• Think outside the box. I worked with a band that had inspired an artist friend to create a cartoon based on the band. The cartoon became part of the album artwork, the website, the merch, the stage set-up … Because of the concept, we approached the local paper with a comic strip. This was fitting for the band’s brand and was able to generate intrigue and consequently traffic to the band’s website. The artistic twist opened up promotion of the band in the art world too!
• Look for new and unexpected ways to be interviewed. Identify influential people in the markets you are touring in by using the online tools we have discussed previously. Ask if they would interview you before you tour through their towns. You can do many things with the interview, including featuring it on your blog, submitting it to the local paper and putting it up on your website. You will create a connection with an influential local person who will have actively become involved in your career. This adds another important influencer to help spread your story. It can even make for an interesting interview to submit to e-zines and print media, especially if the person interviewing you has an interesting story too.
• Write your story as a mini-saga. No more and no fewer than fifty words. Learning to condense your story in a way that can be transmitted in a short email or phone call is extremely important. No one wants to wade through an essay to understand why they should interview or feature you.
• Reverse the roles. Interview a local (to your tour route) enter¬tainment editor at a paper, publication or blog, or even a radio music director, and feature it on your blog or website. Everyone likes their turn in the spotlight and often the people who are used to doing the interviewing don’t get interviewed themselves. This can be the start of building a relationship and ultimately result in features, mentions, interviews, spins and so on in the future when you tour through town. Plant the seed and watch it grow!
• You need to build relationships early on. The more relationships you make in the industry, the more likely you are to “make it.” To be a good publicist you need to know a lot of people and have the gift of the gab. As in the preceding point, you have to find ways to connect with influential people without making it about your music. Shine the light on them; give more than you ask for!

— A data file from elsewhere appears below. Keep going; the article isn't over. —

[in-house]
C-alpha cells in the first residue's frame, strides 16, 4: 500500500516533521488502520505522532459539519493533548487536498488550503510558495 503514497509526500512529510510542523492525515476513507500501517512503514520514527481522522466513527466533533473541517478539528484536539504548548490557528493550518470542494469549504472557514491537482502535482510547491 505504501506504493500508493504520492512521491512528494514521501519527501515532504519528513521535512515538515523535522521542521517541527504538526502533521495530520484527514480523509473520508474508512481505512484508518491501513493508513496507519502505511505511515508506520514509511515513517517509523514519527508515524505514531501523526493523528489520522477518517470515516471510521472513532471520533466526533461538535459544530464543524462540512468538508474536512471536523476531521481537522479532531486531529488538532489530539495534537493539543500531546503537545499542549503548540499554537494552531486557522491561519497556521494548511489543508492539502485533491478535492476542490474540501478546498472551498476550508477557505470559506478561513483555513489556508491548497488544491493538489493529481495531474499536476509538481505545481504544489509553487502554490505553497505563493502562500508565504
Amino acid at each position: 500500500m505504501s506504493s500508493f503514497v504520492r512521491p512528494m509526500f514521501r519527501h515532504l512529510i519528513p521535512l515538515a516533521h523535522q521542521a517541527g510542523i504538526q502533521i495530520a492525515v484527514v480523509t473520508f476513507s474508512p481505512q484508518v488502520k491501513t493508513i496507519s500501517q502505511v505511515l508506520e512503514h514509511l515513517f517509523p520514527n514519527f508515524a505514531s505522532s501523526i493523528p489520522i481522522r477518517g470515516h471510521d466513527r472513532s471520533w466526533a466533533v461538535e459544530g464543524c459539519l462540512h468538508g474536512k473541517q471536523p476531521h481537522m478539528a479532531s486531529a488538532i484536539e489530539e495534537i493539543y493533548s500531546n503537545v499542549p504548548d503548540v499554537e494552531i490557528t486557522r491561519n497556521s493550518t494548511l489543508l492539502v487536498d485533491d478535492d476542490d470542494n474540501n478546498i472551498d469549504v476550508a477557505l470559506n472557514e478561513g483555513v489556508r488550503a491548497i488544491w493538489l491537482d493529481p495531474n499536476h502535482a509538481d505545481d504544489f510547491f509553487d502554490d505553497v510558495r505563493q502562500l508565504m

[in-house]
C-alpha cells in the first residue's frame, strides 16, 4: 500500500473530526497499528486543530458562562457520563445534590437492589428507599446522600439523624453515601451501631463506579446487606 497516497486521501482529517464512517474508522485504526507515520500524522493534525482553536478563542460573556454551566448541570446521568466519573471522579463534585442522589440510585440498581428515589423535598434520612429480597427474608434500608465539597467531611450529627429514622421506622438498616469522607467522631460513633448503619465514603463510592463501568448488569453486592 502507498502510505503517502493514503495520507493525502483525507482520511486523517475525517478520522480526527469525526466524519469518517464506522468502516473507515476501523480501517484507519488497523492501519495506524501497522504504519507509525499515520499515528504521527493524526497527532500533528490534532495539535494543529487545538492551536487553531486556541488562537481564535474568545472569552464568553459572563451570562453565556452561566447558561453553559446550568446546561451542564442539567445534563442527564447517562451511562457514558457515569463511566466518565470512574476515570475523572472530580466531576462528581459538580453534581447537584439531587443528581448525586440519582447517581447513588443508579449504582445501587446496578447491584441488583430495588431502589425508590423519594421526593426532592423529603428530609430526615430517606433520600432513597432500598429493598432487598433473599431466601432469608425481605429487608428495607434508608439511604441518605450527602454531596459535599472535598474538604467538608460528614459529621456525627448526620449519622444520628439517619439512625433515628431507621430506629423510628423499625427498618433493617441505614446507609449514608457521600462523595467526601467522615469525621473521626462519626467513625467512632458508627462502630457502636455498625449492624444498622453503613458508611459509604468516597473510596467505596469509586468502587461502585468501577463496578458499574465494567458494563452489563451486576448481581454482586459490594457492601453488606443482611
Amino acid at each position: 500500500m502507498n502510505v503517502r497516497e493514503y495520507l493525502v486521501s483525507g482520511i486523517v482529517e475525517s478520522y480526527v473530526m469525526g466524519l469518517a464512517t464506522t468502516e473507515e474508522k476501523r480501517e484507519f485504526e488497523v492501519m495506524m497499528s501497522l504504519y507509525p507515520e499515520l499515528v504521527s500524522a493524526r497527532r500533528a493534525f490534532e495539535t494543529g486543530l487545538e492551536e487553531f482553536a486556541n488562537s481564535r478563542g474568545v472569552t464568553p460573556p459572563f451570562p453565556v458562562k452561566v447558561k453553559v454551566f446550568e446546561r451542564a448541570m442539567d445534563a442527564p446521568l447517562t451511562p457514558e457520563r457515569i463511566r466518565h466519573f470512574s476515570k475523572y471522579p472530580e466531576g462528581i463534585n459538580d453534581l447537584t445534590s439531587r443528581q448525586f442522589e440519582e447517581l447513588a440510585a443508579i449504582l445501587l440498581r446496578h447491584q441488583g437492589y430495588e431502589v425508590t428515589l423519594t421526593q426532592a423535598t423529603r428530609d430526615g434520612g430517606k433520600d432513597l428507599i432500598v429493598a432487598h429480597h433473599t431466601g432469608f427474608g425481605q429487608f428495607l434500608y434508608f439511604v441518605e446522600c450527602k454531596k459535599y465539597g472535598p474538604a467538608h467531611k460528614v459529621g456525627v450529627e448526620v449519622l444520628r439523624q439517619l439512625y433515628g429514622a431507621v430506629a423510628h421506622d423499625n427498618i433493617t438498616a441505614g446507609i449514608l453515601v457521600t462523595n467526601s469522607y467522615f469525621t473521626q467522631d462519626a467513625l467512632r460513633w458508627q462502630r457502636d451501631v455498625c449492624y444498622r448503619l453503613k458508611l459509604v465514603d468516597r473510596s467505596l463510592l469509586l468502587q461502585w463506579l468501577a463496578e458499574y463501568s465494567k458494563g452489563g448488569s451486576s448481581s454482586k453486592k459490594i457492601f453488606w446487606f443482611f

• Don’t just think music media! Just because you are promoting your music career doesn’t mean you need to promote yourself like every other musician, in all the same places musicians pro¬mote themselves. At the end of the day, do you want to promote yourself to other musicians or to your Super Fans? If members of your fan base all share the common love of yoga, then research how companies whose primary clients are yoga lovers handle their PR. How are they promoting themselves? What media are they appearing in? How are they connecting with their audience? Is there an opportunity to approach them for co-branding or cross-promotion?
• Make your news release search-engine-friendly using Google keywords and Google Trends.
• Follow up. Follow up. Follow up. People don’t do this enough. That said, there is a fine line between being professional and being a pain in the ass. Whenever you contact somebody for the first time, ask when and how would be the best way to follow up. As an example, I get so many emails a day that older emails can get lost at the bottom of the list as new ones come in. When somebody follows up I appreciate it because that person goes back to the top of the list. Also, musicians seem to be notoriously bad at following up and consequently miss many opportunities!
* For more on fan profiling as well as valuable information and advice on music licensing, radio promotion, branding, music PR, social media and much, much more then please visit www.musicpreneur.ca